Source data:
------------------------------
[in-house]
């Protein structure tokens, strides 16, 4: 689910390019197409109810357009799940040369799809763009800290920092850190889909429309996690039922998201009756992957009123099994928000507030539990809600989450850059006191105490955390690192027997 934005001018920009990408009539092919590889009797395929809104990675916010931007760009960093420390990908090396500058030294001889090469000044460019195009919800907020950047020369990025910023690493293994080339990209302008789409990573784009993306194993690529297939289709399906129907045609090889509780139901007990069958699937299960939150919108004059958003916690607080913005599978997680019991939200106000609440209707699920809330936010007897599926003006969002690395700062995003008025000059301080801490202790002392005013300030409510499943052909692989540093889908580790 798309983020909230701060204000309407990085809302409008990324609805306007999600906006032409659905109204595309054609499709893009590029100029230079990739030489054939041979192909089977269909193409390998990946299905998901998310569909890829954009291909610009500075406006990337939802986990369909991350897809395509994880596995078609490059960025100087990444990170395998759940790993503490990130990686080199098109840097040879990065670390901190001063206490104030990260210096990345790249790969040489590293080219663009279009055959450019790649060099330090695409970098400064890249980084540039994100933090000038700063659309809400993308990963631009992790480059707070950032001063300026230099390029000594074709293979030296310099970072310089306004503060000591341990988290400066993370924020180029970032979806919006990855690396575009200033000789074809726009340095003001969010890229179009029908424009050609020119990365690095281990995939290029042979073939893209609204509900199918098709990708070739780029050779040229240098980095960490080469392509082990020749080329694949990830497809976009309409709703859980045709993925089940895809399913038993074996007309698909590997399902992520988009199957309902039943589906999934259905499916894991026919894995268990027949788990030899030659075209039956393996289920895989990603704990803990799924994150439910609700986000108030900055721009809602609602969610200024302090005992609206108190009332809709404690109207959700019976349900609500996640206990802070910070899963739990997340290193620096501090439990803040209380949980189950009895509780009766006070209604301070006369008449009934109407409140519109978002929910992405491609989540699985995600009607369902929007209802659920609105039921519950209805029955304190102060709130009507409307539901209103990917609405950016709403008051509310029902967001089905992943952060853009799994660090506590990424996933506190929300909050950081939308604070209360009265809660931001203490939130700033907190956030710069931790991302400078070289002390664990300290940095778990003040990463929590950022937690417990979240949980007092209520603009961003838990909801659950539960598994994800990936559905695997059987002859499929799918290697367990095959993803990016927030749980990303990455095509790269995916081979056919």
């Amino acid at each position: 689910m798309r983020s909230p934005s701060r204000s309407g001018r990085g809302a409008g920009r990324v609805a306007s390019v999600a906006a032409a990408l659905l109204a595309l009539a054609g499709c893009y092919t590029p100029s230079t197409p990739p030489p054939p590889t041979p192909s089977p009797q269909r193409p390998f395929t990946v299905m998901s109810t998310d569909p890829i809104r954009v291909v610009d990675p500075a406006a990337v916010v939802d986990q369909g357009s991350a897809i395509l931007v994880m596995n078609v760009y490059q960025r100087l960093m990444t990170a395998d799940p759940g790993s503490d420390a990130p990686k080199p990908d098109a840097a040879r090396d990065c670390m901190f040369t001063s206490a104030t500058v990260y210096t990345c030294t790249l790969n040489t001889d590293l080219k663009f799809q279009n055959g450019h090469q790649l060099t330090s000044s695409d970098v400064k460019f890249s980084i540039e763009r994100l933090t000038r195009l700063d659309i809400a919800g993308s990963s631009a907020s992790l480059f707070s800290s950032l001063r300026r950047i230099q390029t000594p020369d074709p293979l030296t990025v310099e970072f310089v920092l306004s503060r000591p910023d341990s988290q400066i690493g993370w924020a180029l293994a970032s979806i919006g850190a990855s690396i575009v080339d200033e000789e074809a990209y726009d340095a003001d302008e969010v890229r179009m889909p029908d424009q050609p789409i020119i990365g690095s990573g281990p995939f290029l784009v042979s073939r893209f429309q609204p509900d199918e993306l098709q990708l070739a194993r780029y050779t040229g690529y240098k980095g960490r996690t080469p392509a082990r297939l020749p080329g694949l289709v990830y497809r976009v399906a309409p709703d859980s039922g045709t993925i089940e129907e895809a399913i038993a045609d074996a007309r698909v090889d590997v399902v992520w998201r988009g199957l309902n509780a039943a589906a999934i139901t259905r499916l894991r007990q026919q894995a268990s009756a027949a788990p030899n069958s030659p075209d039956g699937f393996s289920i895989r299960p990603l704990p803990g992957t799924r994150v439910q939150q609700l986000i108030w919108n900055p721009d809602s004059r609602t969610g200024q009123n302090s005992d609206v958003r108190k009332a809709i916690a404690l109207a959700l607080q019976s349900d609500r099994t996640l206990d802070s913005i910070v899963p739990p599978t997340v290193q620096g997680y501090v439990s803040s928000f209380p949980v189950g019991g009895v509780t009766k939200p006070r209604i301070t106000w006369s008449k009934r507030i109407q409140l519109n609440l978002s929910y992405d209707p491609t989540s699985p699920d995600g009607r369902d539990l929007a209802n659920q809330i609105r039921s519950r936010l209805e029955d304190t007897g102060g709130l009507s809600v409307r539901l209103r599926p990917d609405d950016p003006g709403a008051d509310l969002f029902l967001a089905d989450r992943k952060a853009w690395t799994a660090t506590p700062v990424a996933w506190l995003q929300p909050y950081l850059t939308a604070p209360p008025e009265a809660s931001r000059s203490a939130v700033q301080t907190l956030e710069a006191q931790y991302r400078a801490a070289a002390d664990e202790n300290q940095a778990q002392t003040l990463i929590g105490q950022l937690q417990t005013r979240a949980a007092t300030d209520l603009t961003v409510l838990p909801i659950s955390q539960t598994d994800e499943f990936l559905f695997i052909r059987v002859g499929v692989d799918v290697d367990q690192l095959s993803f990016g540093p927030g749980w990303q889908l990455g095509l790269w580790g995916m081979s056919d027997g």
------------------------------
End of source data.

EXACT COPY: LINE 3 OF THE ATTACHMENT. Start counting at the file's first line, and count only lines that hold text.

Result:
């Amino acid at each position: 689910m798309r983020s909230p934005s701060r204000s309407g001018r990085g809302a409008g920009r990324v609805a306007s390019v999600a906006a032409a990408l659905l109204a595309l009539a054609g499709c893009y092919t590029p100029s230079t197409p990739p030489p054939p590889t041979p192909s089977p009797q269909r193409p390998f395929t990946v299905m998901s109810t998310d569909p890829i809104r954009v291909v610009d990675p500075a406006a990337v916010v939802d986990q369909g357009s991350a897809i395509l931007v994880m596995n078609v760009y490059q960025r100087l960093m990444t990170a395998d799940p759940g790993s503490d420390a990130p990686k080199p990908d098109a840097a040879r090396d990065c670390m901190f040369t001063s206490a104030t500058v990260y210096t990345c030294t790249l790969n040489t001889d590293l080219k663009f799809q279009n055959g450019h090469q790649l060099t330090s000044s695409d970098v400064k460019f890249s980084i540039e763009r994100l933090t000038r195009l700063d659309i809400a919800g993308s990963s631009a907020s992790l480059f707070s800290s950032l001063r300026r950047i230099q390029t000594p020369d074709p293979l030296t990025v310099e970072f310089v920092l306004s503060r000591p910023d341990s988290q400066i690493g993370w924020a180029l293994a970032s979806i919006g850190a990855s690396i575009v080339d200033e000789e074809a990209y726009d340095a003001d302008e969010v890229r179009m889909p029908d424009q050609p789409i020119i990365g690095s990573g281990p995939f290029l784009v042979s073939r893209f429309q609204p509900d199918e993306l098709q990708l070739a194993r780029y050779t040229g690529y240098k980095g960490r996690t080469p392509a082990r297939l020749p080329g694949l289709v990830y497809r976009v399906a309409p709703d859980s039922g045709t993925i089940e129907e895809a399913i038993a045609d074996a007309r698909v090889d590997v399902v992520w998201r988009g199957l309902n509780a039943a589906a999934i139901t259905r499916l894991r007990q026919q894995a268990s009756a027949a788990p030899n069958s030659p075209d039956g699937f393996s289920i895989r299960p990603l704990p803990g992957t799924r994150v439910q939150q609700l986000i108030w919108n900055p721009d809602s004059r609602t969610g200024q009123n302090s005992d609206v958003r108190k009332a809709i916690a404690l109207a959700l607080q019976s349900d609500r099994t996640l206990d802070s913005i910070v899963p739990p599978t997340v290193q620096g997680y501090v439990s803040s928000f209380p949980v189950g019991g009895v509780t009766k939200p006070r209604i301070t106000w006369s008449k009934r507030i109407q409140l519109n609440l978002s929910y992405d209707p491609t989540s699985p699920d995600g009607r369902d539990l929007a209802n659920q809330i609105r039921s519950r936010l209805e029955d304190t007897g102060g709130l009507s809600v409307r539901l209103r599926p990917d609405d950016p003006g709403a008051d509310l969002f029902l967001a089905d989450r992943k952060a853009w690395t799994a660090t506590p700062v990424a996933w506190l995003q929300p909050y950081l850059t939308a604070p209360p008025e009265a809660s931001r000059s203490a939130v700033q301080t907190l956030e710069a006191q931790y991302r400078a801490a070289a002390d664990e202790n300290q940095a778990q002392t003040l990463i929590g105490q950022l937690q417990t005013r979240a949980a007092t300030d209520l603009t961003v409510l838990p909801i659950s955390q539960t598994d994800e499943f990936l559905f695997i052909r059987v002859g499929v692989d799918v290697d367990q690192l095959s993803f990016g540093p927030g749980w990303q889908l990455g095509l790269w580790g995916m081979s056919d027997g």